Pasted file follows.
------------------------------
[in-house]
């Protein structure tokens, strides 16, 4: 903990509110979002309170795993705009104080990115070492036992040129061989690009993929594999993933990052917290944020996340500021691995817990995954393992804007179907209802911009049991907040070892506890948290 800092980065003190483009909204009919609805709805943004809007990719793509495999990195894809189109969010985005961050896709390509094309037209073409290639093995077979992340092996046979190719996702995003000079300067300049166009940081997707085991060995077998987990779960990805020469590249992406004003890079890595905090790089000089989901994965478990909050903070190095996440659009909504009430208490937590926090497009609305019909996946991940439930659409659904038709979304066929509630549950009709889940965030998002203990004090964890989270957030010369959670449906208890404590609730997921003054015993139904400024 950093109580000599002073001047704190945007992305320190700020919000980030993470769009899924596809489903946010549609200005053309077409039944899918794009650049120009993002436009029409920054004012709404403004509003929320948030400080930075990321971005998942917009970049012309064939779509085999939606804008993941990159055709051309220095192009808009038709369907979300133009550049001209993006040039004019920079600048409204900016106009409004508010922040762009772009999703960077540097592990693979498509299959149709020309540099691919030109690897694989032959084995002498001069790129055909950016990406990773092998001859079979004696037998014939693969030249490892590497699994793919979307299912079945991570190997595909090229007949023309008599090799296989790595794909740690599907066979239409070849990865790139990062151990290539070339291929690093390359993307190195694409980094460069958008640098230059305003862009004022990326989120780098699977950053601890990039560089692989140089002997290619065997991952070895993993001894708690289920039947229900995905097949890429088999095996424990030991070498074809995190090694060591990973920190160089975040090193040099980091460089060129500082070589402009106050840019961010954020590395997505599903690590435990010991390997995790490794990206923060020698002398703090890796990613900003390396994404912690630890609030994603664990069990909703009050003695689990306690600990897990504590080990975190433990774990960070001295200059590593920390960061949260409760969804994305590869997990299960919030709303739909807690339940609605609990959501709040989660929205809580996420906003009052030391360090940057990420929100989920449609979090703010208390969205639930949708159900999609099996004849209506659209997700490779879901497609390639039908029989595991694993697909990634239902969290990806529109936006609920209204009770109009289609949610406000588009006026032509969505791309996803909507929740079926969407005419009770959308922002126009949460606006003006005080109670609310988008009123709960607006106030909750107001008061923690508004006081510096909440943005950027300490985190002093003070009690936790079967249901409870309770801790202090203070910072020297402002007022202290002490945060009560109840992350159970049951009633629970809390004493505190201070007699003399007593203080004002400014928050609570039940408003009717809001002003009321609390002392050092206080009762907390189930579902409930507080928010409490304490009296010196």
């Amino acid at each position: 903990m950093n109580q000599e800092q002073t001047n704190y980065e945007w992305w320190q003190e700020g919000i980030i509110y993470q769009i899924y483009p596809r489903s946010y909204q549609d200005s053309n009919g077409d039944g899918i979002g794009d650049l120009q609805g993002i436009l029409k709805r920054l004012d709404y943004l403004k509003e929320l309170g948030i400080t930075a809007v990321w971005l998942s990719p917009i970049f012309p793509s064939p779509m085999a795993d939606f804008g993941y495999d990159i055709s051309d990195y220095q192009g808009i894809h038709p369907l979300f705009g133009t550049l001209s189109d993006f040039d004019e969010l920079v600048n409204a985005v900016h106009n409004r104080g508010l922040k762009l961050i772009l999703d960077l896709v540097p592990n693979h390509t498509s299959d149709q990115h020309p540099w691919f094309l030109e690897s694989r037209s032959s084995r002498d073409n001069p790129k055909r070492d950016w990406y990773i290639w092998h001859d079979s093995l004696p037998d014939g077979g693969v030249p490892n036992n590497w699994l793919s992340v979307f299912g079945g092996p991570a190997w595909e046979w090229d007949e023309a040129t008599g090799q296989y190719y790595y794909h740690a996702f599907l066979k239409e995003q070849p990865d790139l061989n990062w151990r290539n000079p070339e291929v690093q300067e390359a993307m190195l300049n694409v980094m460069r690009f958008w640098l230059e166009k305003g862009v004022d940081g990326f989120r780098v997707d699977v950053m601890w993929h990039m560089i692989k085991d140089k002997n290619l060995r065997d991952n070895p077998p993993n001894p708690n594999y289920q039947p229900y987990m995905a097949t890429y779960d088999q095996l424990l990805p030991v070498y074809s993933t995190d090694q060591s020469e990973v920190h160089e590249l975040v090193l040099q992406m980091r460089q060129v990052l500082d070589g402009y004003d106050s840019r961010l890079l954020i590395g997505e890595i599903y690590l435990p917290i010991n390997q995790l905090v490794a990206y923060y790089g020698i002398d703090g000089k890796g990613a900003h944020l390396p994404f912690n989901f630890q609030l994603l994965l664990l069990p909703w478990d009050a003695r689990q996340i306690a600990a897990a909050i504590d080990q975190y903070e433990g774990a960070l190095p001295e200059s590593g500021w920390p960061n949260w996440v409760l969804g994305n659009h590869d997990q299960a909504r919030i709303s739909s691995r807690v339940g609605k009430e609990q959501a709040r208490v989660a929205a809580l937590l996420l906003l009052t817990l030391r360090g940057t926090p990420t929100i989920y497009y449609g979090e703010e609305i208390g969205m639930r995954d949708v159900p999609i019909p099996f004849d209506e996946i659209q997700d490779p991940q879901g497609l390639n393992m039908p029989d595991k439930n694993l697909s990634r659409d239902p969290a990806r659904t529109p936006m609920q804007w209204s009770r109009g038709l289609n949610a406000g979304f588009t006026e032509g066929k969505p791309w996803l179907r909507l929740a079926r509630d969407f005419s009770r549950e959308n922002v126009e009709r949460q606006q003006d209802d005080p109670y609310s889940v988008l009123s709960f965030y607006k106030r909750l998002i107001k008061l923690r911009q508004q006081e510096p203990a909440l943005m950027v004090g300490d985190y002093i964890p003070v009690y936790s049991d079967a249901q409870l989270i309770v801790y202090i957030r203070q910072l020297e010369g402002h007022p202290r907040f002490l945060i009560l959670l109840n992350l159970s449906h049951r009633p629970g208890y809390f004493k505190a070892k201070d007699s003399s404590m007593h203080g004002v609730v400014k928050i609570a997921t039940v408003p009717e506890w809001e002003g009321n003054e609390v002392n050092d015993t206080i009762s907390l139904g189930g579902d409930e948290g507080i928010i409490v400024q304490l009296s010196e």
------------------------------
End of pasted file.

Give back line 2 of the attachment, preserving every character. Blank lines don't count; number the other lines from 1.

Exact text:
């Protein structure tokens, strides 16, 4: 903990509110979002309170795993705009104080990115070492036992040129061989690009993929594999993933990052917290944020996340500021691995817990995954393992804007179907209802911009049991907040070892506890948290 800092980065003190483009909204009919609805709805943004809007990719793509495999990195894809189109969010985005961050896709390509094309037209073409290639093995077979992340092996046979190719996702995003000079300067300049166009940081997707085991060995077998987990779960990805020469590249992406004003890079890595905090790089000089989901994965478990909050903070190095996440659009909504009430208490937590926090497009609305019909996946991940439930659409659904038709979304066929509630549950009709889940965030998002203990004090964890989270957030010369959670449906208890404590609730997921003054015993139904400024 950093109580000599002073001047704190945007992305320190700020919000980030993470769009899924596809489903946010549609200005053309077409039944899918794009650049120009993002436009029409920054004012709404403004509003929320948030400080930075990321971005998942917009970049012309064939779509085999939606804008993941990159055709051309220095192009808009038709369907979300133009550049001209993006040039004019920079600048409204900016106009409004508010922040762009772009999703960077540097592990693979498509299959149709020309540099691919030109690897694989032959084995002498001069790129055909950016990406990773092998001859079979004696037998014939693969030249490892590497699994793919979307299912079945991570190997595909090229007949023309008599090799296989790595794909740690599907066979239409070849990865790139990062151990290539070339291929690093390359993307190195694409980094460069958008640098230059305003862009004022990326989120780098699977950053601890990039560089692989140089002997290619065997991952070895993993001894708690289920039947229900995905097949890429088999095996424990030991070498074809995190090694060591990973920190160089975040090193040099980091460089060129500082070589402009106050840019961010954020590395997505599903690590435990010991390997995790490794990206923060020698002398703090890796990613900003390396994404912690630890609030994603664990069990909703009050003695689990306690600990897990504590080990975190433990774990960070001295200059590593920390960061949260409760969804994305590869997990299960919030709303739909807690339940609605609990959501709040989660929205809580996420906003009052030391360090940057990420929100989920449609979090703010208390969205639930949708159900999609099996004849209506659209997700490779879901497609390639039908029989595991694993697909990634239902969290990806529109936006609920209204009770109009289609949610406000588009006026032509969505791309996803909507929740079926969407005419009770959308922002126009949460606006003006005080109670609310988008009123709960607006106030909750107001008061923690508004006081510096909440943005950027300490985190002093003070009690936790079967249901409870309770801790202090203070910072020297402002007022202290002490945060009560109840992350159970049951009633629970809390004493505190201070007699003399007593203080004002400014928050609570039940408003009717809001002003009321609390002392050092206080009762907390189930579902409930507080928010409490304490009296010196």